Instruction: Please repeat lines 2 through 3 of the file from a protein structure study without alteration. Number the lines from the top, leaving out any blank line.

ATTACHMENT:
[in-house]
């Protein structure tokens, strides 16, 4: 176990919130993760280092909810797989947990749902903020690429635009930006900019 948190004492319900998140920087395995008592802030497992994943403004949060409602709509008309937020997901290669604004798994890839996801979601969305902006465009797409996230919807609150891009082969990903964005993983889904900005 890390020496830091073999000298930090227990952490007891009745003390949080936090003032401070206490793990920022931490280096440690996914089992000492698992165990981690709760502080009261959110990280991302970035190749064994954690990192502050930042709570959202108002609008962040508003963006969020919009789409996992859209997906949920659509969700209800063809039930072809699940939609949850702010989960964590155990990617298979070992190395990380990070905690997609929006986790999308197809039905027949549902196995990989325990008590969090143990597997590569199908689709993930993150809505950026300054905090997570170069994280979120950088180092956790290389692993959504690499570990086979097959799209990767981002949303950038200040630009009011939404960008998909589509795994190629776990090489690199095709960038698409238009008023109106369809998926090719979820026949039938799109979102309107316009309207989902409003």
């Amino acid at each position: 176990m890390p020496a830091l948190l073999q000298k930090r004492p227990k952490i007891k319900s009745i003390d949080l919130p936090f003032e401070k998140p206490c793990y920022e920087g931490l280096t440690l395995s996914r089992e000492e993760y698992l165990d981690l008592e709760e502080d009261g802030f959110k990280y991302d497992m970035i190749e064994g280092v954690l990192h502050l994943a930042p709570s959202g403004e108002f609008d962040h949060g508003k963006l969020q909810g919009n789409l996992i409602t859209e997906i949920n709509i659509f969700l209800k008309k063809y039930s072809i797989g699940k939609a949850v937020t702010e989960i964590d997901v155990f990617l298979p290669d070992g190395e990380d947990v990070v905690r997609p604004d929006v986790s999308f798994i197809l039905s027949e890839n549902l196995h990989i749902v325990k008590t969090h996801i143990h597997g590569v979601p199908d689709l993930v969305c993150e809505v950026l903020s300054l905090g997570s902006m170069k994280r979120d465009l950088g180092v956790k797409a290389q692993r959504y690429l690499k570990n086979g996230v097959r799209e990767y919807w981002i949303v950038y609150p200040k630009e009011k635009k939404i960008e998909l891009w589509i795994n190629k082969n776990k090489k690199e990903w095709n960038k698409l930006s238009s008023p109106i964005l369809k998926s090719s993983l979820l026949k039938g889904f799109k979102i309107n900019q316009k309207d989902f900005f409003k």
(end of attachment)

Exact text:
């Protein structure tokens, strides 16, 4: 176990919130993760280092909810797989947990749902903020690429635009930006900019 948190004492319900998140920087395995008592802030497992994943403004949060409602709509008309937020997901290669604004798994890839996801979601969305902006465009797409996230919807609150891009082969990903964005993983889904900005 890390020496830091073999000298930090227990952490007891009745003390949080936090003032401070206490793990920022931490280096440690996914089992000492698992165990981690709760502080009261959110990280991302970035190749064994954690990192502050930042709570959202108002609008962040508003963006969020919009789409996992859209997906949920659509969700209800063809039930072809699940939609949850702010989960964590155990990617298979070992190395990380990070905690997609929006986790999308197809039905027949549902196995990989325990008590969090143990597997590569199908689709993930993150809505950026300054905090997570170069994280979120950088180092956790290389692993959504690499570990086979097959799209990767981002949303950038200040630009009011939404960008998909589509795994190629776990090489690199095709960038698409238009008023109106369809998926090719979820026949039938799109979102309107316009309207989902409003």
């Amino acid at each position: 176990m890390p020496a830091l948190l073999q000298k930090r004492p227990k952490i007891k319900s009745i003390d949080l919130p936090f003032e401070k998140p206490c793990y920022e920087g931490l280096t440690l395995s996914r089992e000492e993760y698992l165990d981690l008592e709760e502080d009261g802030f959110k990280y991302d497992m970035i190749e064994g280092v954690l990192h502050l994943a930042p709570s959202g403004e108002f609008d962040h949060g508003k963006l969020q909810g919009n789409l996992i409602t859209e997906i949920n709509i659509f969700l209800k008309k063809y039930s072809i797989g699940k939609a949850v937020t702010e989960i964590d997901v155990f990617l298979p290669d070992g190395e990380d947990v990070v905690r997609p604004d929006v986790s999308f798994i197809l039905s027949e890839n549902l196995h990989i749902v325990k008590t969090h996801i143990h597997g590569v979601p199908d689709l993930v969305c993150e809505v950026l903020s300054l905090g997570s902006m170069k994280r979120d465009l950088g180092v956790k797409a290389q692993r959504y690429l690499k570990n086979g996230v097959r799209e990767y919807w981002i949303v950038y609150p200040k630009e009011k635009k939404i960008e998909l891009w589509i795994n190629k082969n776990k090489k690199e990903w095709n960038k698409l930006s238009s008023p109106i964005l369809k998926s090719s993983l979820l026949k039938g889904f799109k979102i309107n900019q316009k309207d989902f900005f409003k």